Deemed Dispositions: You are deemed to have disposed of certain assets at their fair market value at the time of your departure and to have reacquired them for the same amount right after.
- Applies to most property, with the exception of Canadian real property, Canadian business property, RRSPs and other pensions
- An increase in fair market value over the adjusted cost has to be reported as a capital gain and taxed accordingly
- You can elect to defer the payment of tax on income relating to the deemed disposition and pay it later when you sell or otherwise dispose of the property.
- If the tax exceeds $14,500, payment can still be deferred; however, the CRA will require you to post some security with them. The security must be paid by the due date of the return.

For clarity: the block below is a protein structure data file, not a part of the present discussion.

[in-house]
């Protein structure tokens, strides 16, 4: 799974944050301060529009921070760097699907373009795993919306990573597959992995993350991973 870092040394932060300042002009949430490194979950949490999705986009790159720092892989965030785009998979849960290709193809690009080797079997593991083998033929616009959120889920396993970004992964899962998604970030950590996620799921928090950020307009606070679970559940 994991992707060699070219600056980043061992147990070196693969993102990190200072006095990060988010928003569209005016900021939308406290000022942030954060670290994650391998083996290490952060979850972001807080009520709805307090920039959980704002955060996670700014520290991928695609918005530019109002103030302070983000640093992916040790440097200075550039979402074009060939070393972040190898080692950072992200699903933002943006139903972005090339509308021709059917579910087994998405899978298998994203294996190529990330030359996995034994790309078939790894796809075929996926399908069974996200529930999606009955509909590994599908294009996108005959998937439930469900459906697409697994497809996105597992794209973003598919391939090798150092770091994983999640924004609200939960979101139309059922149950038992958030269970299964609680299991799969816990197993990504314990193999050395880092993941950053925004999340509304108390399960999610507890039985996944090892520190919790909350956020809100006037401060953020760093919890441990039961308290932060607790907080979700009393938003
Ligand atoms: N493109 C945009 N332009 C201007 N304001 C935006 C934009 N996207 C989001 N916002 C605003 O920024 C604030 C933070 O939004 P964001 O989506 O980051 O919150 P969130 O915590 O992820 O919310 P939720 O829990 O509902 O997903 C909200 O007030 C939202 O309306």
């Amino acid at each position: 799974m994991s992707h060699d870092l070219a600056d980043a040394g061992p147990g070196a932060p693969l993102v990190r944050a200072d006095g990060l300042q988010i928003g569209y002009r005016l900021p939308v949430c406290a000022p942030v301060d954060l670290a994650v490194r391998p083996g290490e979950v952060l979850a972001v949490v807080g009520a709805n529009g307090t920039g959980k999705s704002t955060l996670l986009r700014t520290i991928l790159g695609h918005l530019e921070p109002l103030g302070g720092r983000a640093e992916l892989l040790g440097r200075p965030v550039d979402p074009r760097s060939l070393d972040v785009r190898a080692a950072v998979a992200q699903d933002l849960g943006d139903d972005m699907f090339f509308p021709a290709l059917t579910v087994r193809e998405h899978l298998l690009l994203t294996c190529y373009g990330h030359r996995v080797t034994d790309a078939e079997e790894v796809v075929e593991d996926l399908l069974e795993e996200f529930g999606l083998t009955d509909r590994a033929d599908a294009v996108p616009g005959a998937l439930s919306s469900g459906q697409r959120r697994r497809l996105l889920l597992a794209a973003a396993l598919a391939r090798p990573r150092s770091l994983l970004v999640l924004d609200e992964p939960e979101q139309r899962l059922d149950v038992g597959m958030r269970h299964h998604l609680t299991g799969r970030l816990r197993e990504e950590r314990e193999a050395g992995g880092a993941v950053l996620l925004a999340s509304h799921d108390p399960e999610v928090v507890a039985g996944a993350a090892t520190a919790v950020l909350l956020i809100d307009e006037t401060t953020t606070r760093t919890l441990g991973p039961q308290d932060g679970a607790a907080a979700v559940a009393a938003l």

Principal Residence: If you are not planning on renting out your former principal residence on a long- term basis once you leave Canada, you should consider selling it on or about the time of your departure, preferably before entering the U.S. The gain on your principal residence is not taxed in Canada.
Non-resident Tax Withholding: If you will continue to receive income from Canadian sources, the payers are required to withhold non-resident tax at a rate of 25%. This withholding tax satisfies your tax liability to Canada, and no income tax return will be required. The Canada-U.S. tax treaty allows a reduced rate of withholding on certain types of income.
For more information you may wish to read our article entitled Emigrating From Canada